What Do Cockatiel Eat: Cockatiels are seed-eating birds. When these parrots are kept in captivity, it is important to offer them a varied and balanced diet that not only meets their nutritional needs but also stimulates them mentally and sensibly.
So, what does a cockatiel eat? In this article, we will discuss the most important aspects of the diet of these birds, which some use as pets. We will find out all about what a wild cockatiel eats as well as one that is in captivity.
Cockatiels (Nymphicus hollandicus) are birds of the order Psittaciformes, native to the Australian mainland, that are found as pets in almost every home today.
They are seed-eating birds that in the wild feed mainly on seeds and, to a lesser extent, fruits, berries, and small invertebrates. However, when these animals are kept in captivity, it is important to tailor their diet to their needs and activity level.
What does a wild cockatiel eat?
The diet of cockatiels is based on the consumption of grasses. In the wild, these birds occasionally consume other foods, such as berries, fruits, or even small invertebrates. However, the consumption of these foods is anecdotal, since, as we have said, most of their diet consists of seeds.
In the wild, cockatiels tend to feed on the ground, it is rare to find them foraging at high altitudes.
What does a cockatiel eat in captivity?
The diet of cockatiels that are in captivity should be based on what that species eats in the wild. Thus, the diet must not only meet the nutritional needs of these parrots but also promote their selective behavior and stimulate them mentally and sensorial.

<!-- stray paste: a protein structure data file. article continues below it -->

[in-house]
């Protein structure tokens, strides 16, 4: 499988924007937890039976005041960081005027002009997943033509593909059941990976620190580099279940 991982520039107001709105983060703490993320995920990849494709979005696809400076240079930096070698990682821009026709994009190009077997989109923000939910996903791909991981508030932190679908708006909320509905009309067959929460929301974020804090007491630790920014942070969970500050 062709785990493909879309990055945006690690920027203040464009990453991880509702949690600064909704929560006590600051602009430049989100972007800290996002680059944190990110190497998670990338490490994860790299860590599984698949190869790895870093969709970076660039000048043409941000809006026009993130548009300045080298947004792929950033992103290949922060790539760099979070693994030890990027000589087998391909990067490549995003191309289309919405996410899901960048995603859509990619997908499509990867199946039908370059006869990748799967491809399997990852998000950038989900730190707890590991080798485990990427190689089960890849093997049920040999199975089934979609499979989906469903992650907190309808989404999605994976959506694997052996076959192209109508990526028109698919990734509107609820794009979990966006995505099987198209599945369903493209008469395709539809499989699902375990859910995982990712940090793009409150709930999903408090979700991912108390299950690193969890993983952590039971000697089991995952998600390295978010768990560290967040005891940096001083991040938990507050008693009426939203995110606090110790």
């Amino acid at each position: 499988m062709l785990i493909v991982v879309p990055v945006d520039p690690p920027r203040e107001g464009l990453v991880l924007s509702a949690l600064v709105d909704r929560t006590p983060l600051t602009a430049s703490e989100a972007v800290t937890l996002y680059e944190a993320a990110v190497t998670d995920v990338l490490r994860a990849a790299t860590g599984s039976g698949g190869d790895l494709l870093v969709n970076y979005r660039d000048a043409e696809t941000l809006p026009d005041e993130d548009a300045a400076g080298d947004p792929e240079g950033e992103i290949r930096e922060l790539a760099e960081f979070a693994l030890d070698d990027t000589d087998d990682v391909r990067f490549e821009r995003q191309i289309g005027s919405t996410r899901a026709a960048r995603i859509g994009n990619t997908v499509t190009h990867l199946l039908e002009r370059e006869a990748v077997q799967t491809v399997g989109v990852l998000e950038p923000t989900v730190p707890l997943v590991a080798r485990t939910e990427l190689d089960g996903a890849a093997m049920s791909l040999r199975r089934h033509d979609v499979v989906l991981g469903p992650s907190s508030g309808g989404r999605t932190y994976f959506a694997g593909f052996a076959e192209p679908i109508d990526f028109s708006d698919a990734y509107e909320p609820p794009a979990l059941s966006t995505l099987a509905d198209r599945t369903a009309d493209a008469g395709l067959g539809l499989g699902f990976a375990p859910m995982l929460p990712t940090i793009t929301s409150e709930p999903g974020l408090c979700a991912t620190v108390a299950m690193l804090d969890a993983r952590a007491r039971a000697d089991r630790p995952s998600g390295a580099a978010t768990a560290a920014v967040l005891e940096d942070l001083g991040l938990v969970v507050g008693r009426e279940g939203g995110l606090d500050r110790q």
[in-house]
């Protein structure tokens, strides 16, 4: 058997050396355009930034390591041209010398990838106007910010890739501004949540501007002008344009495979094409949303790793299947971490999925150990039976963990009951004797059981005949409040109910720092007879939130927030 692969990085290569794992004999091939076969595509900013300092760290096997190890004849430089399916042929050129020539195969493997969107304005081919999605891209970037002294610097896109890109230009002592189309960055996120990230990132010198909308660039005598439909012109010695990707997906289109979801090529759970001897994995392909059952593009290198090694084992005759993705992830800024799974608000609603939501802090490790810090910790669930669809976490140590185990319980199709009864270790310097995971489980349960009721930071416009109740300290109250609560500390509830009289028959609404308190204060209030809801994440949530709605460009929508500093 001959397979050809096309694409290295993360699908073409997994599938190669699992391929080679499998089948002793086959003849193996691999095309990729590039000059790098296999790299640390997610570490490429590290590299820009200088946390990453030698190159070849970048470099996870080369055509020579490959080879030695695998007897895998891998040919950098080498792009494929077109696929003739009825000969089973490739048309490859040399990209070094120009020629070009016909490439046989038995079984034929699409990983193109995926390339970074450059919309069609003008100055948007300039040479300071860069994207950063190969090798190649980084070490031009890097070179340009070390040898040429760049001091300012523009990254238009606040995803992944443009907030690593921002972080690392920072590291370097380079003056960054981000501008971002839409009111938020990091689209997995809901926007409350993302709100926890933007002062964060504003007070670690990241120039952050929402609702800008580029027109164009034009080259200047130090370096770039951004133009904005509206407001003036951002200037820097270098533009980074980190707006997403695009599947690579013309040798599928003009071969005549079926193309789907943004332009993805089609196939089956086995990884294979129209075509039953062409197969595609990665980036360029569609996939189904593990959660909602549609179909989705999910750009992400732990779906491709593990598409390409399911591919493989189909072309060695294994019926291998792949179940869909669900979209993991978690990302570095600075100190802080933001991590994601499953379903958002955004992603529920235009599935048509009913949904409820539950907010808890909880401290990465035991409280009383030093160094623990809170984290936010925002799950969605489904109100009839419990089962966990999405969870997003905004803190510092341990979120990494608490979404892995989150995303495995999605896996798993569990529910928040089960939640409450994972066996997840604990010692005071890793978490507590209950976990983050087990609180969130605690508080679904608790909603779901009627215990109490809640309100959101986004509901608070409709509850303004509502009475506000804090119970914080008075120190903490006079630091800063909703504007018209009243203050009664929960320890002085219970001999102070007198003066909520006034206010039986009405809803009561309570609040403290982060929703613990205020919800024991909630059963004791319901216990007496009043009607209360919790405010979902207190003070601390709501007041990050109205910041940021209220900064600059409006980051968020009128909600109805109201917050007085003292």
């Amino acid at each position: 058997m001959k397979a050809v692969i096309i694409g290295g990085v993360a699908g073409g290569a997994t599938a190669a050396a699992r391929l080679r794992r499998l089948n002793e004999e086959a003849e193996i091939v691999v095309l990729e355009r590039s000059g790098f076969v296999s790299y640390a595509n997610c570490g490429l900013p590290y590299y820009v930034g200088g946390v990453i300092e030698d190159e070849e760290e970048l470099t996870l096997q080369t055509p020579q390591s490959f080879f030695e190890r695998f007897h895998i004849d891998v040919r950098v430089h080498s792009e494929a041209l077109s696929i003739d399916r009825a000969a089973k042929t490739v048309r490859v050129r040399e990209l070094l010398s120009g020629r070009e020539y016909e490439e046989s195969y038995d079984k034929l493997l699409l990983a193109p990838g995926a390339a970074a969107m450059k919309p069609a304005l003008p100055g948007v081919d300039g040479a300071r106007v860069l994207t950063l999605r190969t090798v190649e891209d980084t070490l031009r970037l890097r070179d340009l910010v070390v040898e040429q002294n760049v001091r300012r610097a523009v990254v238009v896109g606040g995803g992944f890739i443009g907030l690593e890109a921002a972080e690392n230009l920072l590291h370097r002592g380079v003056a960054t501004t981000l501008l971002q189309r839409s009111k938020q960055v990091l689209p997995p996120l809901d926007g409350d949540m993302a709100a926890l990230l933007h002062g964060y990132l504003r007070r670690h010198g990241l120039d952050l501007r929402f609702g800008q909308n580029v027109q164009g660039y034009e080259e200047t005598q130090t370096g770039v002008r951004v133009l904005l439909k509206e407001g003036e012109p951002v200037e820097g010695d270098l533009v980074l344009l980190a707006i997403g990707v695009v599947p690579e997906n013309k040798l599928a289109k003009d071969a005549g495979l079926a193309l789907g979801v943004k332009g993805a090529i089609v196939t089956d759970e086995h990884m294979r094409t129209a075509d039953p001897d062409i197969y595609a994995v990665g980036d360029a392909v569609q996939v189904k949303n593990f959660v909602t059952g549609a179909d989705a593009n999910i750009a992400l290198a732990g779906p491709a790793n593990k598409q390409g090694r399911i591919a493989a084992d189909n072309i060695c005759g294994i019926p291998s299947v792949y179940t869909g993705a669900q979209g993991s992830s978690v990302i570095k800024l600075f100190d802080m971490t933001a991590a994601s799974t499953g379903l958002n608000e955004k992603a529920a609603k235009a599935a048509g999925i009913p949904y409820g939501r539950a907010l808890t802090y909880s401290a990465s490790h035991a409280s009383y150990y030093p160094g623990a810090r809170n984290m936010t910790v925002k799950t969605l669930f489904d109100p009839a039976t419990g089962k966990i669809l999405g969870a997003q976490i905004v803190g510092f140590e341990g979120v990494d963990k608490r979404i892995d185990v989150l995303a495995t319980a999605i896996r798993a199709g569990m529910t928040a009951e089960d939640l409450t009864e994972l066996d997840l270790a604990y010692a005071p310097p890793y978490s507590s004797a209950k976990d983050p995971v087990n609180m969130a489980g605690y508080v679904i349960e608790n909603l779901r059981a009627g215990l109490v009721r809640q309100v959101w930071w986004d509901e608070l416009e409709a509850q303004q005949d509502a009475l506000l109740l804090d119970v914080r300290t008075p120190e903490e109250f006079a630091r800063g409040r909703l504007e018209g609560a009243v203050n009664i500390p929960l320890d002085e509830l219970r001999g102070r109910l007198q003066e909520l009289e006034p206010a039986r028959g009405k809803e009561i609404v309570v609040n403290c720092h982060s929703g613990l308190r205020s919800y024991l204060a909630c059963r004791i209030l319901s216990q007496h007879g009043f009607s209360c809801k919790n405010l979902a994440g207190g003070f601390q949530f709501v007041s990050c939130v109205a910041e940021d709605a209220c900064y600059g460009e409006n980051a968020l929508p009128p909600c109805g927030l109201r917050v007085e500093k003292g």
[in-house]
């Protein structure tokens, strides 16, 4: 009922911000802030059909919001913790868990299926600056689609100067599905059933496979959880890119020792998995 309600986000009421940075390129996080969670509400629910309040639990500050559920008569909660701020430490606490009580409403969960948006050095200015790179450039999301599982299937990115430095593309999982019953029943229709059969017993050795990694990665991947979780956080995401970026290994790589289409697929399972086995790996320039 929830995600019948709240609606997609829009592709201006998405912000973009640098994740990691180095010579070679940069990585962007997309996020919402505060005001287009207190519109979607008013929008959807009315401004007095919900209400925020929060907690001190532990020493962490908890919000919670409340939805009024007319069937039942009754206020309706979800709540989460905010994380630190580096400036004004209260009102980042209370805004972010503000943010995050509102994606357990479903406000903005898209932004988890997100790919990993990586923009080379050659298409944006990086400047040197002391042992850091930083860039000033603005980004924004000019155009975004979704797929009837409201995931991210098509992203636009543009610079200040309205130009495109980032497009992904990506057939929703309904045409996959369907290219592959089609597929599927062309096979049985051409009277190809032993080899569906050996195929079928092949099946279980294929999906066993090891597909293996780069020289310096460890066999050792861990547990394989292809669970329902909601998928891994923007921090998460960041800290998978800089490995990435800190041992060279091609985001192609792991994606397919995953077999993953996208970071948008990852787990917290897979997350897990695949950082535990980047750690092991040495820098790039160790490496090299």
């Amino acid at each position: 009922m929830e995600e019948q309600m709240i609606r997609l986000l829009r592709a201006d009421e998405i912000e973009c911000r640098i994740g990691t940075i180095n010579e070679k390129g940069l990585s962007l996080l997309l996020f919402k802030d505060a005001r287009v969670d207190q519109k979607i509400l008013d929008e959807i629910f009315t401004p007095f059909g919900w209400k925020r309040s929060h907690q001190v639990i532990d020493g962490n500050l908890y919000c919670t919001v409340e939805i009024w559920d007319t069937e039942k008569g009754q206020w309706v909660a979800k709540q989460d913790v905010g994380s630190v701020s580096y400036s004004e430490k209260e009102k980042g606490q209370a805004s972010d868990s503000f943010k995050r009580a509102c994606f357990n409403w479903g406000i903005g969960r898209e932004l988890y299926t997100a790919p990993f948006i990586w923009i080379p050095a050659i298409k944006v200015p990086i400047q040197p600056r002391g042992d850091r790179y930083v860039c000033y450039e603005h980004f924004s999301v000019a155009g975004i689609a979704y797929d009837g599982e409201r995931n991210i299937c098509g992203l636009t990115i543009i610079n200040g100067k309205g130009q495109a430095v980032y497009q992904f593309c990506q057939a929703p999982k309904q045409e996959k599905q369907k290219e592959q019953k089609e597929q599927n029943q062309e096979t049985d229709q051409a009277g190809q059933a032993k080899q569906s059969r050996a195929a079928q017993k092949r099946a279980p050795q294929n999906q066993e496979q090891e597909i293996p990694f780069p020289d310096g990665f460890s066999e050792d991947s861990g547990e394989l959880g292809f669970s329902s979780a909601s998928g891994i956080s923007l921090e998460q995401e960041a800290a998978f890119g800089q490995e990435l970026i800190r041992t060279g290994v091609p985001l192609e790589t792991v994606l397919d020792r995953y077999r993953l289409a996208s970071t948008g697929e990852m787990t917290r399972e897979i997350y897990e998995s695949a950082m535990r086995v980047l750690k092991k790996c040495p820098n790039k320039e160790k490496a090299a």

To do this, the diet of the nymphs must combine different food groups in adequate proportions:
- Bird food
- Fruits and vegetables
- Other foods
Here is a more detailed explanation of the foods that make up each of these groups.
They represent 30% by weight of the daily diet, or about 5 to 10 grams per day (except in the case of seed mixture and bread, the amount of which should not exceed 3 to 5 grams per day per cockatiel).
This last group of foods includes a series of products with more energy, which make it possible to complete and balance the diet:
- Pasta, rice, or pulses (always cooked).
- Bread, preferably wholemeal and unsalted.
- Seed mixes.
- Cooked quinoa.
- Cooked egg, preferably in the shell.
- Dairy products, such as unsalted cream cheese or natural yogurt.
- Nuts: If you’re wondering what nuts cockatiels can eat, know that these animals can eat walnuts, pecans, macadamia nuts, cashews, peanuts, hazelnuts, and pine nuts.
Ideally, a different food from this group should be provided each day. Of course, in addition to food, cockatiels should always have access to a source of clean, fresh water.
Be careful not to confuse the food with seed mixes, which are included in the “other foods” group, as they should not be part of a cockatiel’s daily diet.
Fruits and vegetables
They should constitute 40% by weight of the daily diet, or between 8 and 12 grams per cockatiel per day. Fruits and vegetables are great sources of vitamins and minerals, but their main function in a cockatiel’s diet is to provide variety and to make the diet richer and more stimulating.
Concretely, the fraction of fruits and vegetables that these birds can consume must be composed of:
- 35% fruits and vegetables rich in carotenes: such as papaya, carrot, pumpkin, tomato, and red pepper.
- 25% fruits and vegetables rich in vitamin C: such as oranges, green pepper, and broccoli.
- 20% green leafy vegetables: spinach, lamb’s lettuce, watercress, arugula, endive, kale.
- 20% other vegetables: peach, apple, celery, fennel, radish, turnip, leek, green bean.